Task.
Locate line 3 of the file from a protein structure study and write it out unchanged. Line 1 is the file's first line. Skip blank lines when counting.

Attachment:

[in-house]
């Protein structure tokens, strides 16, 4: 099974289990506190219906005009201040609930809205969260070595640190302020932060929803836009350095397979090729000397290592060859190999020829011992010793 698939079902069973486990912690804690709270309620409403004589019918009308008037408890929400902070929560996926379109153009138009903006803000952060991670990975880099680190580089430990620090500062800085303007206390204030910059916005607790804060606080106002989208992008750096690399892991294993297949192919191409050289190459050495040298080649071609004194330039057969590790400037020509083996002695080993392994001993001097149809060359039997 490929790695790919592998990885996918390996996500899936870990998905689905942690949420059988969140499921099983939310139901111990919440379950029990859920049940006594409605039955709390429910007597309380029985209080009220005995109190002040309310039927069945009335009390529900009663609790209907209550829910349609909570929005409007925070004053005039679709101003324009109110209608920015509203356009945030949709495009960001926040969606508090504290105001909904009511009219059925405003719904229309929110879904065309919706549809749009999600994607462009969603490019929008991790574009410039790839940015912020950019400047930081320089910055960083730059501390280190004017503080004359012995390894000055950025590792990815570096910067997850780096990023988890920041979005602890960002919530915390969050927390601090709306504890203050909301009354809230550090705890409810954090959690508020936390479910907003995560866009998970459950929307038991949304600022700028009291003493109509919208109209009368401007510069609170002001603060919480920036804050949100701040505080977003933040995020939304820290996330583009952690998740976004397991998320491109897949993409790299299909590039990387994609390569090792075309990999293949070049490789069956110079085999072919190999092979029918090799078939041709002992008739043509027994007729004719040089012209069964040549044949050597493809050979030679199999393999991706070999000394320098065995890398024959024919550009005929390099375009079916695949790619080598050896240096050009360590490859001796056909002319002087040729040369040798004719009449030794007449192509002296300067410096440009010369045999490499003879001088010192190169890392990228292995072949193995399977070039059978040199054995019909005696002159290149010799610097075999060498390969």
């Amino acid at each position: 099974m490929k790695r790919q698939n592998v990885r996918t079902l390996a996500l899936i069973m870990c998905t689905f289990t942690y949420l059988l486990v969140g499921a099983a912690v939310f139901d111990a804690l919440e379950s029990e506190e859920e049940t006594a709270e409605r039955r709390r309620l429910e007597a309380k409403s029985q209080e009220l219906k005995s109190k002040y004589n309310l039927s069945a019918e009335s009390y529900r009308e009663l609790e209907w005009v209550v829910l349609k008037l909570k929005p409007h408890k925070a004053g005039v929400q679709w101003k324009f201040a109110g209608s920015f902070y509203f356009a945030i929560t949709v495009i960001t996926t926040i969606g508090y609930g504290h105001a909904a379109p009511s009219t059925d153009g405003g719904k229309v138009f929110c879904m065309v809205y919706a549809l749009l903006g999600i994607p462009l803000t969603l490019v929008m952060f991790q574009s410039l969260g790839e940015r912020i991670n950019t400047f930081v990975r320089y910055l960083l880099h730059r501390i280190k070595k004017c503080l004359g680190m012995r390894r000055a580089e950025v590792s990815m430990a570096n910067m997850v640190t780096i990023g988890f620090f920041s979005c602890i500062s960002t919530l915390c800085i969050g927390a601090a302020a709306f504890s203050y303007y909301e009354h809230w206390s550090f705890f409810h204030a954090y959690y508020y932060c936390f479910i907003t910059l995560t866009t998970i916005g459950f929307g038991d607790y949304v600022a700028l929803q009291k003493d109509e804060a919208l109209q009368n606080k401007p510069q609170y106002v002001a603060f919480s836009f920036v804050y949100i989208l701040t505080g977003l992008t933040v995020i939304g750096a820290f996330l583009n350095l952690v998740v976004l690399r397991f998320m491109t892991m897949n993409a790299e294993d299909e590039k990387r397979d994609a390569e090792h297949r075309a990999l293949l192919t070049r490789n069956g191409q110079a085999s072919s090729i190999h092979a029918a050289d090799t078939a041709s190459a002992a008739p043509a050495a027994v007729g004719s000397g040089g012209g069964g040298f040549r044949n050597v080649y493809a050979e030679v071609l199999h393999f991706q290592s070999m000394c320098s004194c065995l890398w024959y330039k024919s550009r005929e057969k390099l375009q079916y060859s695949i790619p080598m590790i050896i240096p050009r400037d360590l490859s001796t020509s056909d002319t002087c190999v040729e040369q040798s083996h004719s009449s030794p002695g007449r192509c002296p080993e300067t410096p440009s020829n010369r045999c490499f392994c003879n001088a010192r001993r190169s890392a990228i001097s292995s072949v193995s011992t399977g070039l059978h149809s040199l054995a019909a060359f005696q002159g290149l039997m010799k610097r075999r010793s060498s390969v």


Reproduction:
């Amino acid at each position: 099974m490929k790695r790919q698939n592998v990885r996918t079902l390996a996500l899936i069973m870990c998905t689905f289990t942690y949420l059988l486990v969140g499921a099983a912690v939310f139901d111990a804690l919440e379950s029990e506190e859920e049940t006594a709270e409605r039955r709390r309620l429910e007597a309380k409403s029985q209080e009220l219906k005995s109190k002040y004589n309310l039927s069945a019918e009335s009390y529900r009308e009663l609790e209907w005009v209550v829910l349609k008037l909570k929005p409007h408890k925070a004053g005039v929400q679709w101003k324009f201040a109110g209608s920015f902070y509203f356009a945030i929560t949709v495009i960001t996926t926040i969606g508090y609930g504290h105001a909904a379109p009511s009219t059925d153009g405003g719904k229309v138009f929110c879904m065309v809205y919706a549809l749009l903006g999600i994607p462009l803000t969603l490019v929008m952060f991790q574009s410039l969260g790839e940015r912020i991670n950019t400047f930081v990975r320089y910055l960083l880099h730059r501390i280190k070595k004017c503080l004359g680190m012995r390894r000055a580089e950025v590792s990815m430990a570096n910067m997850v640190t780096i990023g988890f620090f920041s979005c602890i500062s960002t919530l915390c800085i969050g927390a601090a302020a709306f504890s203050y303007y909301e009354h809230w206390s550090f705890f409810h204030a954090y959690y508020y932060c936390f479910i907003t910059l995560t866009t998970i916005g459950f929307g038991d607790y949304v600022a700028l929803q009291k003493d109509e804060a919208l109209q009368n606080k401007p510069q609170y106002v002001a603060f919480s836009f920036v804050y949100i989208l701040t505080g977003l992008t933040v995020i939304g750096a820290f996330l583009n350095l952690v998740v976004l690399r397991f998320m491109t892991m897949n993409a790299e294993d299909e590039k990387r397979d994609a390569e090792h297949r075309a990999l293949l192919t070049r490789n069956g191409q110079a085999s072919s090729i190999h092979a029918a050289d090799t078939a041709s190459a002992a008739p043509a050495a027994v007729g004719s000397g040089g012209g069964g040298f040549r044949n050597v080649y493809a050979e030679v071609l199999h393999f991706q290592s070999m000394c320098s004194c065995l890398w024959y330039k024919s550009r005929e057969k390099l375009q079916y060859s695949i790619p080598m590790i050896i240096p050009r400037d360590l490859s001796t020509s056909d002319t002087c190999v040729e040369q040798s083996h004719s009449s030794p002695g007449r192509c002296p080993e300067t410096p440009s020829n010369r045999c490499f392994c003879n001088a010192r001993r190169s890392a990228i001097s292995s072949v193995s011992t399977g070039l059978h149809s040199l054995a019909a060359f005696q002159g290149l039997m010799k610097r075999r010793s060498s390969v």